For the non-federated searches, the students were simply given a bulleted list of links to databases that included the name of the database to be searched. For the federated searches, the list of resources being searched appeared beneath the search box. The default settings for the federated search, as well as the defaults for the individual databases were the same for all participants so that all would use the same interface and receive the same results for an identical search.

Citation set handling. We created a master spreadsheet in Microsoft Excel in which we recorded all data on participant, topic-method combinations, start/stop times, and questionnaire data. The citation sets were in a variety of different formats due to having been copied from the federated search results pages, the native interface brief results pages, or the native interface detailed display pages. We normalized the citation sets by entering each of them into its own folder in the RefWorks bibliographic manager program. As we did so, we removed duplicate citations and cited resources other than articles.

To facilitate grading, we exported the citation sets from RefWorks back to Microsoft Word, formatted according to a custom RefWorks format created for that purpose. In addition to printing the Word files for the grader, we also used macros to create a master list of journals used in the citations and to parse the citation sets completely into a comma-delimited text file. We imported the master journal list into one Excel file and the parsed citation sets into another.

Analysis of citations. To gather different perspectives on quality, each citation set was judged using two rubrics: one created by librarians consisting of quantitative measures and a more qualitative one approved by a faculty member in BYU’s Physiology and Developmental Biology department (Appendices D and E). The quantitative criteria in the librarian-created rubric included the journal impact factor, the proportion of citations from peer-reviewed journals to total citations, and the timeliness of the articles. While timeliness is not critical for all subject areas, it was deemed to be important to writing an adequate research paper on the two biology-related topics used in the study.

The impact factor, as reported by ISI’s Journal Citation Reports, and peer review status, as determined by consulting Ulrichsweb, were recorded in the master journal list spreadsheet. We used Excel macros and formulas to calculate the average impact factor, the proportion of peer-reviewed to total citations, and the average timeliness of each citation set. Each of the three criteria was weighted equally by normalizing the data for each criterion to a maximum value of ten. Each citation set received a final score by summing the points assigned to each criterion to reach a composite quantitative quality score that was then transferred to the master spreadsheet.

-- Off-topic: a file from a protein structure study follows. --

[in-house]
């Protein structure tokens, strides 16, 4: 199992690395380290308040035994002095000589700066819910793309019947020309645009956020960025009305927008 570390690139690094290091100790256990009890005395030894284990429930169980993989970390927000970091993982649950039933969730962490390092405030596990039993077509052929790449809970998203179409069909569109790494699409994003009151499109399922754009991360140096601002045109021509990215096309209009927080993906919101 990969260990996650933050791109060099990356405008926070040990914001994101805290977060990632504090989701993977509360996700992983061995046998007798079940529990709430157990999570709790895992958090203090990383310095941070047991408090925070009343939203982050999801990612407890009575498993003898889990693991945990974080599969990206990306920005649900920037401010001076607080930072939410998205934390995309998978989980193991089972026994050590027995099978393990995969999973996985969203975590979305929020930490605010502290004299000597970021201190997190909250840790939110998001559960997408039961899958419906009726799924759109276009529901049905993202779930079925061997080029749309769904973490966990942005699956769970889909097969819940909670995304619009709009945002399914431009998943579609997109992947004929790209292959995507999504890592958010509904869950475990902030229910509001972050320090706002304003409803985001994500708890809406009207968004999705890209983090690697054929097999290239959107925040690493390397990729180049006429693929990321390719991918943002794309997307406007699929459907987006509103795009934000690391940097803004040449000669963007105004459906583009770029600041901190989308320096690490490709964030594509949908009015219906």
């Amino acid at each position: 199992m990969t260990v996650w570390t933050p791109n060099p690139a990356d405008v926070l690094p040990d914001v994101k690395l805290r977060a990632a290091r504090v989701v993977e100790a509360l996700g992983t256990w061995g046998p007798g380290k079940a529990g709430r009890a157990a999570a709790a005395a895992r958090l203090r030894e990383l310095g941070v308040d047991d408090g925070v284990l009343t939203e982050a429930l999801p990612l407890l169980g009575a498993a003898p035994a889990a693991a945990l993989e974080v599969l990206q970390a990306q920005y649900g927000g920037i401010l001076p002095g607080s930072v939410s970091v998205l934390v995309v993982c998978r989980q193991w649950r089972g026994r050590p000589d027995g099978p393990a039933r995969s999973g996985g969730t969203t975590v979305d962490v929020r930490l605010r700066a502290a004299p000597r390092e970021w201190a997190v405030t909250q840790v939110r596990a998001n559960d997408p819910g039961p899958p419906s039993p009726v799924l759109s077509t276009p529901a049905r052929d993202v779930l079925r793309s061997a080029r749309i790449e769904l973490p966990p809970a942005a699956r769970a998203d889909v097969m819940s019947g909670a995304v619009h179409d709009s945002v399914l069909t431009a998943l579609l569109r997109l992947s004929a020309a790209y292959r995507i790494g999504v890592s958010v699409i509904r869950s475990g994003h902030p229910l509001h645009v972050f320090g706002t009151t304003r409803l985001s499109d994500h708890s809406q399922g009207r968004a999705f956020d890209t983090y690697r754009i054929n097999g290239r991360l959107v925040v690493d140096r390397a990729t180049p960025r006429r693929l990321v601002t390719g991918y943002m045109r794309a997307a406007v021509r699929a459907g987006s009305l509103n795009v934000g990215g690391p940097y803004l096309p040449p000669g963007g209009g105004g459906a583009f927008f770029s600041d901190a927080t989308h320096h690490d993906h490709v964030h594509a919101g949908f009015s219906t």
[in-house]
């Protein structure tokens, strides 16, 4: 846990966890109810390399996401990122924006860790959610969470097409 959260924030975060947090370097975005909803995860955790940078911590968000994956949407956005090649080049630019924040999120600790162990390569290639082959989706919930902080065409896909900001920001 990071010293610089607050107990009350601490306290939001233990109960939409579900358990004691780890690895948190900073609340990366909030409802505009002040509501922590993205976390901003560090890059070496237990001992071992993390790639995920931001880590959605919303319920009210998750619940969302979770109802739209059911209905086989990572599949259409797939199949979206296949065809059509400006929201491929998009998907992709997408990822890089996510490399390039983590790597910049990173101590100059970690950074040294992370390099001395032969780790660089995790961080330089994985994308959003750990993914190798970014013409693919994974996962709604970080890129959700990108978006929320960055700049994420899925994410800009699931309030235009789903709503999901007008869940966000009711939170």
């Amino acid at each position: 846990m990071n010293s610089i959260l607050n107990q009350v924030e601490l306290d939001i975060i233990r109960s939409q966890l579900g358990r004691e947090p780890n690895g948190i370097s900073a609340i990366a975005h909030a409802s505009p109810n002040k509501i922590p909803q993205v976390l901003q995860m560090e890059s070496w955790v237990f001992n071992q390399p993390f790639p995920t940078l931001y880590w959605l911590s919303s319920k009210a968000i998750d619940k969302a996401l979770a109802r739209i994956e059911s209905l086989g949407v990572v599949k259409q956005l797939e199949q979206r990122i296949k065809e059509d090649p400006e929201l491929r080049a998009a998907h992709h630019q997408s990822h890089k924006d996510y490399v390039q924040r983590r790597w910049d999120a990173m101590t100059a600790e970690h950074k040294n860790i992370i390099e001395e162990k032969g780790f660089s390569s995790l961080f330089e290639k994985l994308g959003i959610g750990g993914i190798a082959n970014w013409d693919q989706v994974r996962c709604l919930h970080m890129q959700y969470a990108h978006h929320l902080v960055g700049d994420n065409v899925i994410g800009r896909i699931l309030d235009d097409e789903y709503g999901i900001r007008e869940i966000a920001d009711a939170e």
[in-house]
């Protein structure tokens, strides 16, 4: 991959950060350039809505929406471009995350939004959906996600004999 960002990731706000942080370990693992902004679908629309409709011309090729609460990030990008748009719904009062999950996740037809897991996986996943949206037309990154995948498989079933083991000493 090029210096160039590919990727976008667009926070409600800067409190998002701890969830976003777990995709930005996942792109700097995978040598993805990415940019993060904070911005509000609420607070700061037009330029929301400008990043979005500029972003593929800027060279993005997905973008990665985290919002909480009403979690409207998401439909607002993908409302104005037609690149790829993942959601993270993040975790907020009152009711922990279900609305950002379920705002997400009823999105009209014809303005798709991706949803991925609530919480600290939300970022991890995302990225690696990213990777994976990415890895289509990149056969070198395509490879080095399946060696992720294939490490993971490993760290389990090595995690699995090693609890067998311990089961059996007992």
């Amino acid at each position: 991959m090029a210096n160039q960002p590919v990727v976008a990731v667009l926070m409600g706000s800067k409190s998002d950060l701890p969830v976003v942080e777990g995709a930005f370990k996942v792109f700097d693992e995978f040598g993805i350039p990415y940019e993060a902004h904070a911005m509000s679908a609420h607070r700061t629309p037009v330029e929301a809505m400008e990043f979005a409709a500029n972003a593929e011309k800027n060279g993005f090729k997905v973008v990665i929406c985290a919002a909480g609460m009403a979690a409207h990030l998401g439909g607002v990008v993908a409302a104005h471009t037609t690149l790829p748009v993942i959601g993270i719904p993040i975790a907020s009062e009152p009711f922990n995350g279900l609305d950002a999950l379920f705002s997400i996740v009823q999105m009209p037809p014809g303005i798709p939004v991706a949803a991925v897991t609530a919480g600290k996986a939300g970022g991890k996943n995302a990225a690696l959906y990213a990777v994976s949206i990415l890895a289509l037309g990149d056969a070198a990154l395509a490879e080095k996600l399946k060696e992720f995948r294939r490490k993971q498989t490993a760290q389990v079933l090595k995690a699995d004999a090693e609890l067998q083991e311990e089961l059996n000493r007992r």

The qualitative faculty-approved rubric was designed to follow more closely the practices used by faculty members in a college or university setting. The three criteria used in this rubric included relevance to the topic, quality of the individual citations, and quantity of citations. Using the rubric, one undergraduate, a senior majoring in Biology, assigned points to each of the 190 citation sets for each of the three criteria and summed them to create a composite quality score that we input into the master spreadsheet.

Statistical analysis. After gathering the data, we analyzed it using analysis of variance (ANOVA) and multivariate analysis of variance tests (MANOVA). We selected these tests to permit accurate observation of the variance due to the different variables under study. To be consistent, the factors under study included school (BYU, BYUH, BYUI), method (federated versus non-federated), order (the order in which a given student was asked to use federated and non-federated searching), and type of question (to ascertain if the topic itself – though both were biological in nature – made a difference in the responses). After controlling for those factors, the analyzed data included the amount of time to complete the hypothetical research assignment, participant satisfaction rating of citations found, preference for search method and the two composite quality scores.